It’s not just the housing situation that has proved tricky for my Anglicised brain to navigate. A few days into being here I froze in Carrefour Express, the local supermarket, mixing up Euros and Pounds in my mind and convincing myself for a few distressing moments that everything was ludicrously expensive. Then, when I read my new work contract (I start a week next Monday) it dawned on me how much of my initially healthy looking salary would be taken by the tax man (over 50%, I believe, including the social tax we found out about last week) and I felt my heart sink: Just why had we moved to a country where we would be worse off financially than we were in England? But of course, as with everything in Belgium, it’s not as simple as that. Here, the take home pay may be less, but there are numerous benefits to most salary packages including healthcare costs and ‘meal vouchers.’ Additionally, here you don’t pay national insurance from your take home pay as it’s covered in the taxes. And let’s face it, the living costs are less than in London (this being particularly evident in the cost of renting property – we would never have been able to afford such a nice flat in London – and the cost of booze – 3 Euros for a glass of nice red wine in a restaurant and 5 Euros for a bottle of Chianti in the supermarket? Yes please). So as my boyfriend says, you can’t directly compare salaries here to salaries at home, it just doesn’t work like that.
One thing I particularly like here is the trams. I know that sounds odd, but I’ve always liked their old school charm and it’s pleasing to see them trundling along the roads with their bells tinkling (I may feel differently about this once we’ve moved into our apartment on the busy Avenue Louise and we’re kept awake by them night after night…). I also love the fact there is so much green space just a stone’s throw away. The Bois de la Cambre park is just 20 minutes’ walk from our temporary accommodation and it has a beautiful lake where you can hire rowing boats. Closer than that is a small park called Tenbosch which has lush gardens and a gorgeous play area for children. I also love the cosmopolitan vibe in Chatelain, where every Wednesday they have a market that goes on until the early evening and brings folk from far and wide, who afterwards sip Aperol at street-side cafes and discuss the day. It’s very civilised and tres, tres chic.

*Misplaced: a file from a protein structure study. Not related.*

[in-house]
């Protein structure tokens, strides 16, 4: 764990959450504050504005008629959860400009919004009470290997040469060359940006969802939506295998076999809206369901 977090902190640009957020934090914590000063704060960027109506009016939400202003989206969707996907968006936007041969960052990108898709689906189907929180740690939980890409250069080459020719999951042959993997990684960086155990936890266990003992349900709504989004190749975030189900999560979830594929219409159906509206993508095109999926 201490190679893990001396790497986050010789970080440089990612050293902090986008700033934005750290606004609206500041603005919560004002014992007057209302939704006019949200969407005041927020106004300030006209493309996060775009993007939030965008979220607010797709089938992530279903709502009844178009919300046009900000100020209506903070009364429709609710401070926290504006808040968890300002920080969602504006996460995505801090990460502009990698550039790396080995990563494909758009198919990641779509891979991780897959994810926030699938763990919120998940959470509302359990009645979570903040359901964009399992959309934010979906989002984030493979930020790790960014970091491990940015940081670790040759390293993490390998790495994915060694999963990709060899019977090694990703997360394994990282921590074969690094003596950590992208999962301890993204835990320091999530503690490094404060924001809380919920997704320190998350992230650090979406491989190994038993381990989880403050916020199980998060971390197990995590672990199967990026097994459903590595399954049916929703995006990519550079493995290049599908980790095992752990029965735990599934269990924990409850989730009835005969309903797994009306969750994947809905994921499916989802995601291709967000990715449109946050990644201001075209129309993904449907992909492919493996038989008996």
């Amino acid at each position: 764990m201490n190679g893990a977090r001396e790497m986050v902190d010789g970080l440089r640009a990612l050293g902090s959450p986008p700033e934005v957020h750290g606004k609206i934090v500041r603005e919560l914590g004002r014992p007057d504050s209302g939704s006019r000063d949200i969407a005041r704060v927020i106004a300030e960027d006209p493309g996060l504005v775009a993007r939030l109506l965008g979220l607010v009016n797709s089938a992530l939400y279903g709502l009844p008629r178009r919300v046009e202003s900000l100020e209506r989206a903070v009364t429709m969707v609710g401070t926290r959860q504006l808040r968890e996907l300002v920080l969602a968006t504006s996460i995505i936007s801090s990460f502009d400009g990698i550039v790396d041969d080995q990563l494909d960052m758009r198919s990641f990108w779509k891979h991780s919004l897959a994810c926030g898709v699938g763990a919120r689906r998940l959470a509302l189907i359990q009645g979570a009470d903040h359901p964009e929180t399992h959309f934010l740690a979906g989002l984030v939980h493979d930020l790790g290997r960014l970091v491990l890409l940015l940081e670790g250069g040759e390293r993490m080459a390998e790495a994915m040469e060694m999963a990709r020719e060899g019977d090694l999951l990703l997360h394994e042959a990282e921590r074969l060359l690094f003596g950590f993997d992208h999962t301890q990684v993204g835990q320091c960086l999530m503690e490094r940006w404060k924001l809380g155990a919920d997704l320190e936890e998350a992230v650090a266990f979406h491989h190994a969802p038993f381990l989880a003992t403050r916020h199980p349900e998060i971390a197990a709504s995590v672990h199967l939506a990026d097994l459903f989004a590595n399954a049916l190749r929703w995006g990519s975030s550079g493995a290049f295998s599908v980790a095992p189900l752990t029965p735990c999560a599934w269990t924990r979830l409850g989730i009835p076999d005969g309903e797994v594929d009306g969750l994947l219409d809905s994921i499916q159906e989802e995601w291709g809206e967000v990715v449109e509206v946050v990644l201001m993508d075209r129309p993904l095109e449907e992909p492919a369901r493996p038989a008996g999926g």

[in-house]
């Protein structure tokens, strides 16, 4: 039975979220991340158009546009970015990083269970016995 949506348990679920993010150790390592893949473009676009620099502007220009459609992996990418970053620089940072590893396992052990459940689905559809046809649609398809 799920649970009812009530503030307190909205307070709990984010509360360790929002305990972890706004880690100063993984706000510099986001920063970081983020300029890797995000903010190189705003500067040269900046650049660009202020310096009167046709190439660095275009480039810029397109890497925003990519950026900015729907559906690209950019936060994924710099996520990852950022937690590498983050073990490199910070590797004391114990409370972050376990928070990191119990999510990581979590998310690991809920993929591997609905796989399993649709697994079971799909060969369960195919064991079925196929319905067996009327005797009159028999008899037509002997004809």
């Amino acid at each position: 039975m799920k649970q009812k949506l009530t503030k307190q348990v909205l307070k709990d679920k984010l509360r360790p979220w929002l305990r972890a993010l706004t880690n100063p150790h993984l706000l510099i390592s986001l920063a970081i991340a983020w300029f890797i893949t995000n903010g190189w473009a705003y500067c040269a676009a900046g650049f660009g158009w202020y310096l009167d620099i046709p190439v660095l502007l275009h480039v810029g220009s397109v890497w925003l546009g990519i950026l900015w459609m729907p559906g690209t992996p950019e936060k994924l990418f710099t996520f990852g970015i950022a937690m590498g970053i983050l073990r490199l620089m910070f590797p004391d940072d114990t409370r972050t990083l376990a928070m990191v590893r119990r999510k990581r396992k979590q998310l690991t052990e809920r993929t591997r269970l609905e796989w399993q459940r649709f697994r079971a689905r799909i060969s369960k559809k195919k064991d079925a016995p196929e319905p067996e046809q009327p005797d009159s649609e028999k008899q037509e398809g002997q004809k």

It’s taking me a while to get used to the fact that service is often painfully slow here compared to London. Sometimes you have to ask the waiter two or three times to take your order, which can be frustrating. My GCSE French isn’t up to much so I’m grateful most people speak English, although I feel the need to get up to speed so I can at least converse on a basic level. Frustratingly I’m finding that often when trying to think of French words I’m muddling them up with Italian – last week in Flagey market I switched, mid-sentence, from French to Italian (to be fair I was confused by the label on the ham – ‘prosciutto cotto’ is Italian!), leaving a very bemused looking market trader to work out what I was saying. Speaking of languages, I’m also embarrassed to admit I’m missing English TV and radio, which I realise now have always been comforting crutches to me, though I can hardly blame Belgium for that. It’s going to take time to adjust, but I’d say that on the whole I’m doing pretty damn well.